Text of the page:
Common phrases

Common Phrases in English

 

Idiomatic Phrases in Everyday English

 

An idiomatic phrase, multi-word expression, or idiom, is a multi-word or multi-morphemic utterance at least one of whose components is selectionally constrained or restricted by linguistic convention such that it is freely chosen.

In the most extreme cases, there are expressions such as X kicks the bucket ≈ ‘person X dies of natural causes, the speaker being flippant about X’s demise’ where the unit is selected as a whole to express a meaning that bears little or no relation to the meanings of its parts. All of the words in this expression are chosen restrictedly, as part of a chunk.

At the other extreme, there are collocations such as stark naked, hearty laugh, or infinite patience where one of the words is chosen freely (naked, laugh, and patience, respectively) based on the meaning the speaker wishes to express while the choice of the other (intensifying) word (stark, hearty, infinite) is constrained by the conventions of the English language (hence, *hearty naked, *infinite laugh, *stark patience).

Both kinds of expression are phrasemes, and can be contrasted with ’’free phrases’’, expressions where all of the members (barring grammatical elements whose choice is forced by the morphosyntax of the language) are chosen freely, based exclusively on their meaning and the message that the speaker wishes to communicate.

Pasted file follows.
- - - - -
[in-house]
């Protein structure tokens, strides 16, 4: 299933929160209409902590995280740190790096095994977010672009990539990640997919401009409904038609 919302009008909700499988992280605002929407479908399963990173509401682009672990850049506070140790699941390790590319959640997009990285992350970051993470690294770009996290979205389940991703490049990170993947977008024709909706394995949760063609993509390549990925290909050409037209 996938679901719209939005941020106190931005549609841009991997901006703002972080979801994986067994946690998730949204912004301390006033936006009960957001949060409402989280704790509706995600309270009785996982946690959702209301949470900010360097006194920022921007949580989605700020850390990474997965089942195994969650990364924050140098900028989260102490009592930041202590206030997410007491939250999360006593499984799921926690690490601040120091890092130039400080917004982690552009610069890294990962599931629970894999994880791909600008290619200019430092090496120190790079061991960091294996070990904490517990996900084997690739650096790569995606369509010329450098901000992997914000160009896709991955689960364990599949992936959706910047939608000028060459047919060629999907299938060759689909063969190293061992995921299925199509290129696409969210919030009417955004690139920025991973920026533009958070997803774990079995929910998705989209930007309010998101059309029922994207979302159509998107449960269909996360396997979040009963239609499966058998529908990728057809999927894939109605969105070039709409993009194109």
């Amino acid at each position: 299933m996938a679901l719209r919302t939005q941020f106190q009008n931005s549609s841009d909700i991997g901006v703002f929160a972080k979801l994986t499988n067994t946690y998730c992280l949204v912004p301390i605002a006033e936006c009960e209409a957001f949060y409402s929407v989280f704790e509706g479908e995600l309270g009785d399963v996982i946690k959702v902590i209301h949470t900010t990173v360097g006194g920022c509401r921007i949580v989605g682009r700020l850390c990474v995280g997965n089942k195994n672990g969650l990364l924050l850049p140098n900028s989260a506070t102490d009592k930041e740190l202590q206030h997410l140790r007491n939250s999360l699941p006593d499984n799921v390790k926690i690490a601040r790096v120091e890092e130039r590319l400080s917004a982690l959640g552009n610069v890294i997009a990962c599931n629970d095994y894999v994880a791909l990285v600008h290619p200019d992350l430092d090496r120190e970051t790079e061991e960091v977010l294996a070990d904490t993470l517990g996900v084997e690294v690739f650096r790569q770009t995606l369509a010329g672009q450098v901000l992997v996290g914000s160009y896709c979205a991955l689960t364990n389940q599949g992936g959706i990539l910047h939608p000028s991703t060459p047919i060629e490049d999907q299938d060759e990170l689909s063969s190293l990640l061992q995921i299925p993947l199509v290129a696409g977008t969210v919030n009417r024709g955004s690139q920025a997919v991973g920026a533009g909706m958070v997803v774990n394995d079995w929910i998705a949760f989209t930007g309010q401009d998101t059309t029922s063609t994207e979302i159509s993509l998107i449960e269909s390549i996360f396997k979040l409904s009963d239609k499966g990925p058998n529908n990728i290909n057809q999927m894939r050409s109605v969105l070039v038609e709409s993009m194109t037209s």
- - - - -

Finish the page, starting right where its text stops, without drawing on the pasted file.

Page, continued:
From Wikipedia, the free encyclopedia.

 

English Grammar Video

 

English Vocabulary. Words for Birthdays

 

Common Phrases with BIRTH & SELL

 

BIRTH

give birth to smth.

Yet capitalism is itself incapable of… giving birth to this new art. (R. Fox, ‘The Novel and the People’, ch. IV)

 

in one’s birthday suit

They were sunbathing in their birthday suits.

 

sell one’s birthright

…I do not wonder that you, the prostrate sons of labour, are incredulous of the existence of such a man. But he who sold his birthright for a mess of pottage existed, and Judas Iscariot existed… and this man exists! (Ch. Dickens, ‘Hard Times’, book II, ch. IV)

SELL

sell off

The store is selling off their old television sets to make room for the latest models.

 

sell one’s life dear

Here and there a little group of shattered Indians marked where one of the anthropoids had turned to bay, and sold his life dearly. (A. C. Doyle, ‘The Lost World’, ch. XIV)

 

sell oneself

If you want to advance in the world of business, you have to know how to sell yourself.

Grammar Video

 

English Phrases for the Supermarket

 

Leave a Reply

Your email address will not be published. Required fields are marked *